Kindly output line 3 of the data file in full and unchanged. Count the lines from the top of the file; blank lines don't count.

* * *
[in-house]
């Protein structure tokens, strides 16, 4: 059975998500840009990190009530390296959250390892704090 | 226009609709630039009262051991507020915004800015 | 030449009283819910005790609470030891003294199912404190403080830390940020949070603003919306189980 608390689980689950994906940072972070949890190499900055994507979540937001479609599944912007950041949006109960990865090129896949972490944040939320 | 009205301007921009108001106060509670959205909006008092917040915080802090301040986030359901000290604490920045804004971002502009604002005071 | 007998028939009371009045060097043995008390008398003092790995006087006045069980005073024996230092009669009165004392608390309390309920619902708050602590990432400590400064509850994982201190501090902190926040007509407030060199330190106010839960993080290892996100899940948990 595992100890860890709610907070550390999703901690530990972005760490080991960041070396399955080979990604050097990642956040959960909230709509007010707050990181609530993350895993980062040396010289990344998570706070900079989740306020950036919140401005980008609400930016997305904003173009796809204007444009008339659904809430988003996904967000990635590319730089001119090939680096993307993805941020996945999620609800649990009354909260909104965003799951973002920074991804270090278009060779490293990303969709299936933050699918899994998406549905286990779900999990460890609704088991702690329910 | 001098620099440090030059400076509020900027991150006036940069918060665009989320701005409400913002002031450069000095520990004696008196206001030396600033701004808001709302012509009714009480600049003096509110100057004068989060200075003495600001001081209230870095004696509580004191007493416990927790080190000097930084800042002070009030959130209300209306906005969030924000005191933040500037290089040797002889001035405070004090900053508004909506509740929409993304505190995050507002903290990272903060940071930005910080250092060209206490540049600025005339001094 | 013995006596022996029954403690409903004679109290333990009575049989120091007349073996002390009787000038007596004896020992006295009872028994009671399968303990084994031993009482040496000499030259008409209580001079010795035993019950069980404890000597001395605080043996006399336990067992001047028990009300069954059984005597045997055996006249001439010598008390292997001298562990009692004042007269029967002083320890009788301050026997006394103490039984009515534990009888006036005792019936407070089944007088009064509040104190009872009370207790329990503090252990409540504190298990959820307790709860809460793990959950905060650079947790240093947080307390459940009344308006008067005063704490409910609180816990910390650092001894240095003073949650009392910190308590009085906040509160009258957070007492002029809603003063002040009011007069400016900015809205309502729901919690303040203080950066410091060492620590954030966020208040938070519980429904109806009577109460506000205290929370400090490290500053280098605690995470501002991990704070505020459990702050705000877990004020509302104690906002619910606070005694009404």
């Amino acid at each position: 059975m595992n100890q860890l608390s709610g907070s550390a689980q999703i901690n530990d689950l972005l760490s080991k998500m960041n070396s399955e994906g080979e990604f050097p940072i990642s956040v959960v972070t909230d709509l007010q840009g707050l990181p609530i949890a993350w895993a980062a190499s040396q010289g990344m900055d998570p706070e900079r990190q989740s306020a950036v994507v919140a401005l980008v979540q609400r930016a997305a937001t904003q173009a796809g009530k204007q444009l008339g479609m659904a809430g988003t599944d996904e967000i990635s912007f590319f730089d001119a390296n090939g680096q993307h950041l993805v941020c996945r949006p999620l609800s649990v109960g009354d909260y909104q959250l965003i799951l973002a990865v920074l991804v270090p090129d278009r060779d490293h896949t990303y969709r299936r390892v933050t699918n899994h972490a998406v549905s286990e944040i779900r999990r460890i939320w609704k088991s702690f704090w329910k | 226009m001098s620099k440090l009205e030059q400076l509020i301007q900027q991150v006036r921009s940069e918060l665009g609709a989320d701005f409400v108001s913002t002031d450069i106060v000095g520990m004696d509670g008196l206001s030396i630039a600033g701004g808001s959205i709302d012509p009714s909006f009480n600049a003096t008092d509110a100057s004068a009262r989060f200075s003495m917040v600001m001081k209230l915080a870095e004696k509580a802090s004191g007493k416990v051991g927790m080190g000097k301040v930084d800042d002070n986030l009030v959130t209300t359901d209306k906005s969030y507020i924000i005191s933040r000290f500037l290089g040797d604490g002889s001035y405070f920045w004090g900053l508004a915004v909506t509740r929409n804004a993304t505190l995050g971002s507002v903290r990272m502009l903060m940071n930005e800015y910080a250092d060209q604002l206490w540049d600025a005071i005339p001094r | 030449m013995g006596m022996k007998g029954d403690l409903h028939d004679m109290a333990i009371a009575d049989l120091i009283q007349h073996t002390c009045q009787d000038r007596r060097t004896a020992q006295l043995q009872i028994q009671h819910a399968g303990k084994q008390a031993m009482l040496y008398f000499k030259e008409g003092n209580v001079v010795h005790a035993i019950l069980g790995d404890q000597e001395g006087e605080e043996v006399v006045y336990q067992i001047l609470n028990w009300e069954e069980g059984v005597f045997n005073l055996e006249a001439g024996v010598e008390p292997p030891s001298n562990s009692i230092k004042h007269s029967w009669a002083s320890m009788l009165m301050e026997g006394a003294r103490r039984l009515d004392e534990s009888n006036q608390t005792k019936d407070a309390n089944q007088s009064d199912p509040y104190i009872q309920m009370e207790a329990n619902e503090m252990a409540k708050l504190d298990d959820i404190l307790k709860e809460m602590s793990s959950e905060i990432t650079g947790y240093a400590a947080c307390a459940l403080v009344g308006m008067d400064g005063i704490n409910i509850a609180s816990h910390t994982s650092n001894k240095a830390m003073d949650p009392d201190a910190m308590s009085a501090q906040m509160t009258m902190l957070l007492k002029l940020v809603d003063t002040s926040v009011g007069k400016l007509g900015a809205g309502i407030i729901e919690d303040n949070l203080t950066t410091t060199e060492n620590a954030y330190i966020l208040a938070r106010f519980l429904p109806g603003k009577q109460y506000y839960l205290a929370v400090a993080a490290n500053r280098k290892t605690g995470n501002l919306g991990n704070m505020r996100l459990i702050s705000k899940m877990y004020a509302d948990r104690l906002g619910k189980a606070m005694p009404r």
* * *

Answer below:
């Amino acid at each position: 059975m595992n100890q860890l608390s709610g907070s550390a689980q999703i901690n530990d689950l972005l760490s080991k998500m960041n070396s399955e994906g080979e990604f050097p940072i990642s956040v959960v972070t909230d709509l007010q840009g707050l990181p609530i949890a993350w895993a980062a190499s040396q010289g990344m900055d998570p706070e900079r990190q989740s306020a950036v994507v919140a401005l980008v979540q609400r930016a997305a937001t904003q173009a796809g009530k204007q444009l008339g479609m659904a809430g988003t599944d996904e967000i990635s912007f590319f730089d001119a390296n090939g680096q993307h950041l993805v941020c996945r949006p999620l609800s649990v109960g009354d909260y909104q959250l965003i799951l973002a990865v920074l991804v270090p090129d278009r060779d490293h896949t990303y969709r299936r390892v933050t699918n899994h972490a998406v549905s286990e944040i779900r999990r460890i939320w609704k088991s702690f704090w329910k | 226009m001098s620099k440090l009205e030059q400076l509020i301007q900027q991150v006036r921009s940069e918060l665009g609709a989320d701005f409400v108001s913002t002031d450069i106060v000095g520990m004696d509670g008196l206001s030396i630039a600033g701004g808001s959205i709302d012509p009714s909006f009480n600049a003096t008092d509110a100057s004068a009262r989060f200075s003495m917040v600001m001081k209230l915080a870095e004696k509580a802090s004191g007493k416990v051991g927790m080190g000097k301040v930084d800042d002070n986030l009030v959130t209300t359901d209306k906005s969030y507020i924000i005191s933040r000290f500037l290089g040797d604490g002889s001035y405070f920045w004090g900053l508004a915004v909506t509740r929409n804004a993304t505190l995050g971002s507002v903290r990272m502009l903060m940071n930005e800015y910080a250092d060209q604002l206490w540049d600025a005071i005339p001094r | 030449m013995g006596m022996k007998g029954d403690l409903h028939d004679m109290a333990i009371a009575d049989l120091i009283q007349h073996t002390c009045q009787d000038r007596r060097t004896a020992q006295l043995q009872i028994q009671h819910a399968g303990k084994q008390a031993m009482l040496y008398f000499k030259e008409g003092n209580v001079v010795h005790a035993i019950l069980g790995d404890q000597e001395g006087e605080e043996v006399v006045y336990q067992i001047l609470n028990w009300e069954e069980g059984v005597f045997n005073l055996e006249a001439g024996v010598e008390p292997p030891s001298n562990s009692i230092k004042h007269s029967w009669a002083s320890m009788l009165m301050e026997g006394a003294r103490r039984l009515d004392e534990s009888n006036q608390t005792k019936d407070a309390n089944q007088s009064d199912p509040y104190i009872q309920m009370e207790a329990n619902e503090m252990a409540k708050l504190d298990d959820i404190l307790k709860e809460m602590s793990s959950e905060i990432t650079g947790y240093a400590a947080c307390a459940l403080v009344g308006m008067d400064g005063i704490n409910i509850a609180s816990h910390t994982s650092n001894k240095a830390m003073d949650p009392d201190a910190m308590s009085a501090q906040m509160t009258m902190l957070l007492k002029l940020v809603d003063t002040s926040v009011g007069k400016l007509g900015a809205g309502i407030i729901e919690d303040n949070l203080t950066t410091t060199e060492n620590a954030y330190i966020l208040a938070r106010f519980l429904p109806g603003k009577q109460y506000y839960l205290a929370v400090a993080a490290n500053r280098k290892t605690g995470n501002l919306g991990n704070m505020r996100l459990i702050s705000k899940m877990y004020a509302d948990r104690l906002g619910k189980a606070m005694p009404r």